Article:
Home Feature Miss Veterans Day Amanda Peacock Discusses Her Crowning Achievement

Miss Veterans Day Amanda Peacock Discusses Her Crowning Achievement

by Alexandra Clark

While many students at Montclair State University might be preparing for final exams and the end of the semester, freshman Amanda Peacock is also busy preparing for when she will be competing for Miss New Jersey in June. The public relations major will be competing with 27 other girls for the title of Miss New Jersey, but her current title is one she has worked hard to achieve.

In fall of 2017, Peacock, 18, was crowned Miss Veterans Day, a brand new local title that was created by her director in honor of their father who served in the Armed Forces. Peacock winning this title qualifies her to compete for Miss New Jersey.

Amanda Peacock is crowned as the first ever Miss Veteran’s Day.
Photo courtesy of Richard Krauss Photography

For Peacock, being crowned the first ever Miss Veterans Day was a special experience.

“Miss Veterans Day has never been done in New Jersey, or I’m pretty sure any other state so it was a big deal when I was crowned,” Peacock said.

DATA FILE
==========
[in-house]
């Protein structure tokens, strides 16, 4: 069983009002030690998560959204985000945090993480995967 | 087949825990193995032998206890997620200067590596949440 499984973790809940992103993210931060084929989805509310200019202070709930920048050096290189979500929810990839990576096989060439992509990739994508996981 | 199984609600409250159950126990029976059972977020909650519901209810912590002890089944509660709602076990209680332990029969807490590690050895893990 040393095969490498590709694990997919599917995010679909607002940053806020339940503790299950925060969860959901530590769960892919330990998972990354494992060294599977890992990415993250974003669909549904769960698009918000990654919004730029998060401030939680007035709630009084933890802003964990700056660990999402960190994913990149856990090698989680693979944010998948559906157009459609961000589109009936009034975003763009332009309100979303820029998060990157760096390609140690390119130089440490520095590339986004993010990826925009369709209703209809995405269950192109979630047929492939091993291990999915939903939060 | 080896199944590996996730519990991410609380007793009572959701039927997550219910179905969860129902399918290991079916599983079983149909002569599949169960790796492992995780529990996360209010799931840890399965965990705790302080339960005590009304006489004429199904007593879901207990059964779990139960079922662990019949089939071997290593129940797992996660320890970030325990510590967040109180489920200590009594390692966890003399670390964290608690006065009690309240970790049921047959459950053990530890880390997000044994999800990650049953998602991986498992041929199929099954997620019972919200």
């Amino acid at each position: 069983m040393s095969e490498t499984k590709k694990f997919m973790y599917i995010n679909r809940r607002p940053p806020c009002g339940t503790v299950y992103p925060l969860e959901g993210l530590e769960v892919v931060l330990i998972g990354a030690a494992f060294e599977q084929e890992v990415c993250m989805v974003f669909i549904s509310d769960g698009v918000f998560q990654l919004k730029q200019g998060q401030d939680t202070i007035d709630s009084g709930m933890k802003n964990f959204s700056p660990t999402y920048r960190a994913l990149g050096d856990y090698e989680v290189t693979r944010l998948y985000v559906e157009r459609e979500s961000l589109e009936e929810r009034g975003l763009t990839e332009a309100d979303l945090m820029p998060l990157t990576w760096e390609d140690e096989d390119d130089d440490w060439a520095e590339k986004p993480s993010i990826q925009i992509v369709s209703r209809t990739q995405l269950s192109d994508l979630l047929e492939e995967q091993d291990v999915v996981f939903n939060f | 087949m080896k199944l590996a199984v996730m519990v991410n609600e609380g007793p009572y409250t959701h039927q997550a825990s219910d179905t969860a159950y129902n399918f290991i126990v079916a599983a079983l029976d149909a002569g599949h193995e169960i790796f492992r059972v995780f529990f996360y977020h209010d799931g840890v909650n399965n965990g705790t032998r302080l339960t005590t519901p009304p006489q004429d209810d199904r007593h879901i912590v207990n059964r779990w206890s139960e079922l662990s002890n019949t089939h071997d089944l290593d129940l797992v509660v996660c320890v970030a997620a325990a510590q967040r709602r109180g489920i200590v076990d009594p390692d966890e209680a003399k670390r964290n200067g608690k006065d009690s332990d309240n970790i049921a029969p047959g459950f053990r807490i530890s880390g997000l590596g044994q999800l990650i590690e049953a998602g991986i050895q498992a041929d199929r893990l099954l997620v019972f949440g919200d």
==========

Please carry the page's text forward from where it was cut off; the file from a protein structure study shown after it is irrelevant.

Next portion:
She started out competing in the Outstanding Teen pageants from the age of 13 to 17. She won her first teen title at the age of 15 when she was crowned Miss Gloucester County’s Outstanding Teen. When Peacock started competing as a Miss at the age of 18, she came close to winning a few times, placing as the first runner-up in four out of five pageants. Peacock said her winning a local title as a Miss for Miss Veterans Day was an overwhelming feeling of “finally.”

“My jaw was on the floor,” Peacock said. “It was just so worth it because I had worked so hard for it.”

Amanda Peacock lets the Red Hawk statue borrow her Miss Veterans Day crown.
Alexandra Clark | The Montclarion

Peacock lives on campus in Bohn Hall but spent many weekends during her first semester of college going home to Williamstown, New Jersey to compete in pageants. She said that being crowned Miss Veterans Day made all of her hard work worth it.